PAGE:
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Linda Ravenswood, James Gangl, Erin Bridges, Bobby Gordon, Brian Sonia-Wallace, Nayeli Knudsen, Aman K. Batra in Poetry Deathmatch Cabaret at Bootleg Theatre. (Photo by Jonathan Lipman)
Linda Ravenswood, James Gangl, Erin Bridges, Bobby Gordon, Brian Sonia-Wallace, Nayeli Knudsen, Aman K. Batra in Poetry Deathmatch Cabaret at Bootleg Theatre. (Photo by Jonathan Lipman)

Poetry Deathmatch Cabaret 

Reviewed by Dana Martin 
Bootleg Theatre 
Through January 28th 

RECOMMENDED 

The rules are clear: write well or die. The Melrose Poetry Bureau delivers a delicious madcap mess of an evening, punctuated by whiskey, sex and intellect. Poetry Deathmatch Cabaret, a series of literary battles leading to an inevitably hyperbolic demise, makes for a sexy-satisfying evening at the Bootleg Theatre.

The ensemble is comprised of six poets: Bobby Gordon, Brian Sonia-Wallace, Nayeli Knudsen, Linda Ravenswood, Aman K. Batra and James Gangl. The action centers around the poets’ improvised texts, all of which are composed via typewriter. These relics of the writing process heighten the dramatic tension as poets manically pluck the keys, creating a cacophony of clicks, zings and dings. The poets create typed and original text inspired by audience prompts. The audience votes on the winner and the rest DIE.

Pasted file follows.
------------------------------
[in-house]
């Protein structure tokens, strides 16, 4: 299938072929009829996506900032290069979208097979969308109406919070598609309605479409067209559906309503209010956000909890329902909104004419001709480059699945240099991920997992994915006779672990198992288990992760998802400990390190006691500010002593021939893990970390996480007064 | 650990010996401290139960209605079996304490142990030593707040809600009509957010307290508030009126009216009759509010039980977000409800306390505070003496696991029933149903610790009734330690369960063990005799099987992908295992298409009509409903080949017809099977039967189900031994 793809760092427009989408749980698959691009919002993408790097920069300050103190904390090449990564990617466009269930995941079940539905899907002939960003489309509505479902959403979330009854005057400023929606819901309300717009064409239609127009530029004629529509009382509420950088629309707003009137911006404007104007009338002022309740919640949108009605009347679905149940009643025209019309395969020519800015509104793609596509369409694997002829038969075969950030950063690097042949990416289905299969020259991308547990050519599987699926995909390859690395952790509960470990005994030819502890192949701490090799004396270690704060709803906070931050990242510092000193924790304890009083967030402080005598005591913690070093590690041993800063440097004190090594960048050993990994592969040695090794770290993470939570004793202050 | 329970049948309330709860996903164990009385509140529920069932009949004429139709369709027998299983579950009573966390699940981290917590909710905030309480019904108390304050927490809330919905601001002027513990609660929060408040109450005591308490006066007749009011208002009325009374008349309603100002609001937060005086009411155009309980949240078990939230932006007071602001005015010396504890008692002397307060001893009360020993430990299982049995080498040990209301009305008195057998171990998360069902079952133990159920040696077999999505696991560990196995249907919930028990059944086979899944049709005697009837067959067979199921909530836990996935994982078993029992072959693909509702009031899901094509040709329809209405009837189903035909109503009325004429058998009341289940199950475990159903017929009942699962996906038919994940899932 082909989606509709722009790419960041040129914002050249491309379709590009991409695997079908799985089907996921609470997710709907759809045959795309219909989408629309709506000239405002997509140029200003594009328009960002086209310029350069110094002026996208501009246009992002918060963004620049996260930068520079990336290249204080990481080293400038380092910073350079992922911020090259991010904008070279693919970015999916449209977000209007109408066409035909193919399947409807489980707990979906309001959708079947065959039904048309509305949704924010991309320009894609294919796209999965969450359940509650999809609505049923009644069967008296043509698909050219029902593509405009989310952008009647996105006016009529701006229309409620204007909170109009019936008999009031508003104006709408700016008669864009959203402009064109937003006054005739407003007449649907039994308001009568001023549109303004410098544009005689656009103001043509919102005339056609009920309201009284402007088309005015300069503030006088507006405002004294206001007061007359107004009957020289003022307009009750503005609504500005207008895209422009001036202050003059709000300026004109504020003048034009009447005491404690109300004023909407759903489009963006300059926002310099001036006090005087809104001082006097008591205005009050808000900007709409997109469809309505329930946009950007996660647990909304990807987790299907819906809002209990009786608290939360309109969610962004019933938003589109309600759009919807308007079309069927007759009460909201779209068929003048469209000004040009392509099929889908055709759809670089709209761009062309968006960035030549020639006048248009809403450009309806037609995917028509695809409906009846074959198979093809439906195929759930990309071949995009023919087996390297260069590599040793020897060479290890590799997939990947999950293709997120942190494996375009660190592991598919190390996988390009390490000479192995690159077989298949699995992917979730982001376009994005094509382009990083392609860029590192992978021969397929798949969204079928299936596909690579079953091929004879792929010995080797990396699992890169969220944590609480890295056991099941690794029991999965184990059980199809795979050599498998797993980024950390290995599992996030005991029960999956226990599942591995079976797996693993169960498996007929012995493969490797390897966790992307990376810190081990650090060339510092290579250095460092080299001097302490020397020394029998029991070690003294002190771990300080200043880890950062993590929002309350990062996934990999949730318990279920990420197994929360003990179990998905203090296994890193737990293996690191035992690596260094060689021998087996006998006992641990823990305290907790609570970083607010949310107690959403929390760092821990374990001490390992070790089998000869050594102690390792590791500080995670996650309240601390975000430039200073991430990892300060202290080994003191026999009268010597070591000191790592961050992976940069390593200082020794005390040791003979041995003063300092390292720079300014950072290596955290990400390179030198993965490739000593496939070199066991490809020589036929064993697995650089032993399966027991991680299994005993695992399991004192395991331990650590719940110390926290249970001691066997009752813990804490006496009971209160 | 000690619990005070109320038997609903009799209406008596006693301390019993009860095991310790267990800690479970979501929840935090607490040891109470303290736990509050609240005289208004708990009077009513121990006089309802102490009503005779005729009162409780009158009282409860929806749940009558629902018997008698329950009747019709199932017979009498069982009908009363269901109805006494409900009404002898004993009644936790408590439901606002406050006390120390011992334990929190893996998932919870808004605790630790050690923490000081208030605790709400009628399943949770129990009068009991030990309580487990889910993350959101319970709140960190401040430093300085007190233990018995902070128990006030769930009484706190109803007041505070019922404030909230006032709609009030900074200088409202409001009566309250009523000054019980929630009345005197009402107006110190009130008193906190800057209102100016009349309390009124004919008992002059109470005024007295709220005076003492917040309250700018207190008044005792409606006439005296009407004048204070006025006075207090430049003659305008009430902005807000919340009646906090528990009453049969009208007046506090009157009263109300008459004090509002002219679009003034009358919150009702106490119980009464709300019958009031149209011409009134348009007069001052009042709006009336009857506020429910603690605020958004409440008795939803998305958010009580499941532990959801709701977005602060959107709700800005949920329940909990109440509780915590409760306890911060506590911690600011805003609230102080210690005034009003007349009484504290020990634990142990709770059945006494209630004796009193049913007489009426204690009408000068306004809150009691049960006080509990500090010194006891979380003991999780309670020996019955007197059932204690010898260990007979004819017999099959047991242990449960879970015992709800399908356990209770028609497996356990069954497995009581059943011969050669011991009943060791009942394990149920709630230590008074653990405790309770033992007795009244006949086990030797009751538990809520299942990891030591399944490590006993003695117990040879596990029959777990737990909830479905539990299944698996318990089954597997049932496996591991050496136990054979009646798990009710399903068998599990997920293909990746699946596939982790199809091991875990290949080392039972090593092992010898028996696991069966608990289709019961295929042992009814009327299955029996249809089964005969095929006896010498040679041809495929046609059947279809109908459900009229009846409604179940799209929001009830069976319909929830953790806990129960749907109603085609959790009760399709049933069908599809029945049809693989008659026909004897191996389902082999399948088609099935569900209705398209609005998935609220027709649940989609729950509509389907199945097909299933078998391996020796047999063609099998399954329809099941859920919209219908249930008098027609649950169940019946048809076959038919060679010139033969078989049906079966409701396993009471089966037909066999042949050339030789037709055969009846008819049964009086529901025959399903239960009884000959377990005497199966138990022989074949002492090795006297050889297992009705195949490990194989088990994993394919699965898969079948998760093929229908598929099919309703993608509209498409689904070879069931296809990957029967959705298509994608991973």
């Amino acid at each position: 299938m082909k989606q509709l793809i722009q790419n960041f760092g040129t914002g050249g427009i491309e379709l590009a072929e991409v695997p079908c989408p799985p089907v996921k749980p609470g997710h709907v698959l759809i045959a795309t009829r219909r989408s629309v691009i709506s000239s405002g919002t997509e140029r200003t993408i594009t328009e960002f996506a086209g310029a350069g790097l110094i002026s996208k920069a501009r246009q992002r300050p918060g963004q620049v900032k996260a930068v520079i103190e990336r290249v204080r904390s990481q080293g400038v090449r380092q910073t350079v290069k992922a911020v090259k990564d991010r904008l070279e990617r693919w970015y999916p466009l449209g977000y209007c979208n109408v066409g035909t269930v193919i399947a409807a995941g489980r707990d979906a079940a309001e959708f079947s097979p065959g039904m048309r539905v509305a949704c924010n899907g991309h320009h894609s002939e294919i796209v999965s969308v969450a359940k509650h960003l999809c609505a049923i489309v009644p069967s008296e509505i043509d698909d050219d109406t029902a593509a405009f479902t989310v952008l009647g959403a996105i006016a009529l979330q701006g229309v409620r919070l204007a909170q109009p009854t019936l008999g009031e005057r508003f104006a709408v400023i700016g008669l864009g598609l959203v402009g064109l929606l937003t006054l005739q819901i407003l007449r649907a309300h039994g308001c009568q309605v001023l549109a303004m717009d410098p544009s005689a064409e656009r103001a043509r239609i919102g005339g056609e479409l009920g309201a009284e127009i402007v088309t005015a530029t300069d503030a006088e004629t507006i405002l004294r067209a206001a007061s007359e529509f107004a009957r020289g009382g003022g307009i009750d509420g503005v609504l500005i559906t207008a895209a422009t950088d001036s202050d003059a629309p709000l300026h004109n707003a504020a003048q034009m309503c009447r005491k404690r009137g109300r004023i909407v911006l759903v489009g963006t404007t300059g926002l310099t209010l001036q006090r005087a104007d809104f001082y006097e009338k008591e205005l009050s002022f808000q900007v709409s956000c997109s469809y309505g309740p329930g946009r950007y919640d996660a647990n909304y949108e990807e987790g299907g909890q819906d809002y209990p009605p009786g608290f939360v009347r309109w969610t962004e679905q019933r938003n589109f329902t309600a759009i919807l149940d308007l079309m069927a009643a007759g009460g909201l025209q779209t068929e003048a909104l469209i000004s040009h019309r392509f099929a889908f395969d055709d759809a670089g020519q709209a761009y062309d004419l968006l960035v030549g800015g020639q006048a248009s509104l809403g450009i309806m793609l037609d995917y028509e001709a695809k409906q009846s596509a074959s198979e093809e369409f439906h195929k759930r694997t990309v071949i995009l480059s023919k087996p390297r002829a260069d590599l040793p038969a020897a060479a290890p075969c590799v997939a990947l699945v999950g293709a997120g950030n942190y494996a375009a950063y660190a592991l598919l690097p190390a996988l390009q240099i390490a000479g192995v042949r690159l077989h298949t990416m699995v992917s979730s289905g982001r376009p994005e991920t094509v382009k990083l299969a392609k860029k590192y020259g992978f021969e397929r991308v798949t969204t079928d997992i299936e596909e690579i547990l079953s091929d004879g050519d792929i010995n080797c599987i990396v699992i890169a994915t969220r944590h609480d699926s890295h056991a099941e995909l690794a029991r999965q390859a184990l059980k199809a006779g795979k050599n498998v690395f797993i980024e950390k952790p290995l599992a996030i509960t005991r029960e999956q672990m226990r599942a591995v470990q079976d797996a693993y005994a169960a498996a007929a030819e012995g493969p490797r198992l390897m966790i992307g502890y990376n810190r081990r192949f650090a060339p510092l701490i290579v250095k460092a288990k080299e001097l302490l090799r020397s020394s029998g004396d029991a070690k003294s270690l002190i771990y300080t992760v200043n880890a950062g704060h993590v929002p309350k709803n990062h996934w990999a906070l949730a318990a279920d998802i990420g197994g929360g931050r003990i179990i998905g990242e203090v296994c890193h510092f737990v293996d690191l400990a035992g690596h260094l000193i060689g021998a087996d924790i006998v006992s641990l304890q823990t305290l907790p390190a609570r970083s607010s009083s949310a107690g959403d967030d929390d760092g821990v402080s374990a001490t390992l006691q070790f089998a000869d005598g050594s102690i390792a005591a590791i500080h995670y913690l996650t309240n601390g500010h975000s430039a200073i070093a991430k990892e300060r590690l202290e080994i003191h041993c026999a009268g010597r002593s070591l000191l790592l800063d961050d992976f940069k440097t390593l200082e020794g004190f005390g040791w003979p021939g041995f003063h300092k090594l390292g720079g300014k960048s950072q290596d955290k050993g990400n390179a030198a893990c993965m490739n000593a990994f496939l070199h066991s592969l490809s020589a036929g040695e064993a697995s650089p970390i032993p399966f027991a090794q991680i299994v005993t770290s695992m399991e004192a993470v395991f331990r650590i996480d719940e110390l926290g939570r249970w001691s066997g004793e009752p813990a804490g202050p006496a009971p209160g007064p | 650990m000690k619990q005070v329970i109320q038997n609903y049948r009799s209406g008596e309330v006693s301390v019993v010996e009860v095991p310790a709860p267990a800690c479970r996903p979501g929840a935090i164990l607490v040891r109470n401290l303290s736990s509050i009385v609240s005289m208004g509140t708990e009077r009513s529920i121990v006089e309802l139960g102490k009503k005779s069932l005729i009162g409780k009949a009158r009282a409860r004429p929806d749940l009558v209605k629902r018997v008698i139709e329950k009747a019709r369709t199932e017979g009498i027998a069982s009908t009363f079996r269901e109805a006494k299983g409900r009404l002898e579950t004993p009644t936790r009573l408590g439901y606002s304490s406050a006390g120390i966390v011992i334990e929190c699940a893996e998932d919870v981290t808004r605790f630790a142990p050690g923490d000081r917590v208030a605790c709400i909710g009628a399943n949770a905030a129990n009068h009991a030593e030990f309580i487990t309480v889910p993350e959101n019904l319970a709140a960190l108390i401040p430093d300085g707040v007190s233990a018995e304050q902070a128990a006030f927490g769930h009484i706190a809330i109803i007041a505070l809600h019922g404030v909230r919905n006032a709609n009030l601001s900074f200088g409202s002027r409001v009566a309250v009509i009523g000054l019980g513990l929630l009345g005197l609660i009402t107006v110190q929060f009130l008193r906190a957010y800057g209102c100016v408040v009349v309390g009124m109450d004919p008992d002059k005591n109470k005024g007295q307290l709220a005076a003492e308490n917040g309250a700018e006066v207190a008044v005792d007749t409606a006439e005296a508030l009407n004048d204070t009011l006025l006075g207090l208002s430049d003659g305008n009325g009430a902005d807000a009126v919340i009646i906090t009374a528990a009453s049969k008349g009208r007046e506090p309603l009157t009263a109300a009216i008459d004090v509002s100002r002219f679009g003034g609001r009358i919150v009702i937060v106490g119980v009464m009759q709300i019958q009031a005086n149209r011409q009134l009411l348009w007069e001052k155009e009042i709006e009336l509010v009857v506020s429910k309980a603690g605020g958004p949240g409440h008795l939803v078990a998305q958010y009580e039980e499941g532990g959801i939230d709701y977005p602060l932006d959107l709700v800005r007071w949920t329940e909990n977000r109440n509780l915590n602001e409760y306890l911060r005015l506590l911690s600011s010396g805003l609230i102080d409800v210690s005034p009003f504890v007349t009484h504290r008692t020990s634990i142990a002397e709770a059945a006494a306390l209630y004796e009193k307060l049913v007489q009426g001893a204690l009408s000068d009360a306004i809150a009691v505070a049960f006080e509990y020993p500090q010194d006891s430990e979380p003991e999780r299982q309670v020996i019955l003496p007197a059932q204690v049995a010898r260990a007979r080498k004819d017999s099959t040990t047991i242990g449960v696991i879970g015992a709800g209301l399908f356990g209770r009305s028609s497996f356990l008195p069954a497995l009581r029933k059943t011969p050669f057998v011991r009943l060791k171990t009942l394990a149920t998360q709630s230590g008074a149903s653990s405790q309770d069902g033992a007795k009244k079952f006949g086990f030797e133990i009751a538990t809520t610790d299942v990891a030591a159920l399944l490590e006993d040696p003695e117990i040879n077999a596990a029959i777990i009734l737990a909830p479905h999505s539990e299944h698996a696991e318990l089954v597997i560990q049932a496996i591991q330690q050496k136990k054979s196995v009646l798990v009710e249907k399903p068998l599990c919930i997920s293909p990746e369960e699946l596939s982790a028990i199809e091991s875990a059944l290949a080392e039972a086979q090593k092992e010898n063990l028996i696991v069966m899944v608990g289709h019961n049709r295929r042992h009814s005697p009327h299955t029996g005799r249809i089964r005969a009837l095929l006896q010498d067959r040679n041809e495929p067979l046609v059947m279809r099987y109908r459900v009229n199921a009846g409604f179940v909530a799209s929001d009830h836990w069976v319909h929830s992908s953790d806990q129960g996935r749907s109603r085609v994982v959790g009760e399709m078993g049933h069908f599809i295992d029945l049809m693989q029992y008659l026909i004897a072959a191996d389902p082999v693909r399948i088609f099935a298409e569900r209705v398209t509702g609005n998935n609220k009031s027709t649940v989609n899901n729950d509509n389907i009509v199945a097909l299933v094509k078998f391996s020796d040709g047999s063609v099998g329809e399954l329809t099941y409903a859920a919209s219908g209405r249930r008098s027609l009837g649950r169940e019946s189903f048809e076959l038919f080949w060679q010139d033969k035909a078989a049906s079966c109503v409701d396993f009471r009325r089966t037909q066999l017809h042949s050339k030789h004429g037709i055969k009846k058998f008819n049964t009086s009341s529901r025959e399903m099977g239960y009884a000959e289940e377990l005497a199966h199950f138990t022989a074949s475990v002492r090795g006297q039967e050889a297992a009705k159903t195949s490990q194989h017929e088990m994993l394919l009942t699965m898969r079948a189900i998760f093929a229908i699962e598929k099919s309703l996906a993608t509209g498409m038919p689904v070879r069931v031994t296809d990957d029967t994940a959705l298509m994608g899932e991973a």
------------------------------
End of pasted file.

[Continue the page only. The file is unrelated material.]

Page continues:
While competition among the poets is fierce, it’s all in good fun. In addition to creating improvised poems onstage, each ensemble member performs a prepared piece of their own work. The performances are deeply personal and embody each poet’s individual voice and experience. Brian Sonia- Wallace is charming and affable as the event’s MC. The ladies dominated the evening, but the night ultimately belonged to the formidable Linda Ravensood. Erin Bridges provides sexy fun burlesque numbers throughout the evening, a welcome distraction from the poets’ toil. 

Director Bobby Gordon has found a variety of ways to transform and heighten the game. Though most of the evening centers around frenzied typing, there’s never a dull moment. Original music by Dae Emerson and Higher Ground Sound set the appropriate tone for the night’s antics, including a whimsical, typewriter-inspired melody. Kirk Wilson’s simple lighting design served to blend the technical elements nicely.

Although everyone eventually dies, one thing is certain: this performance will give you life. The Melrose Poetry Bureau proves that poetry is powerful and accessible — a concise medium through which truth is made plain. The formation of words into meaning creates the potential to uplift, to teach, to transform and to entertain. So, put on your sexiest dress, prepare your best onomatopoeia, and make haste to the Bootleg. Bam.

 

Bootleg Theatre, 2220 Beverly Blvd, Los Angeles; Fri.-Sat., 7:30 p.m.; Sun., 2 p.m.; through January 28th. bootlegtheatre.org. Running time: 90 minutes with no intermission.

 

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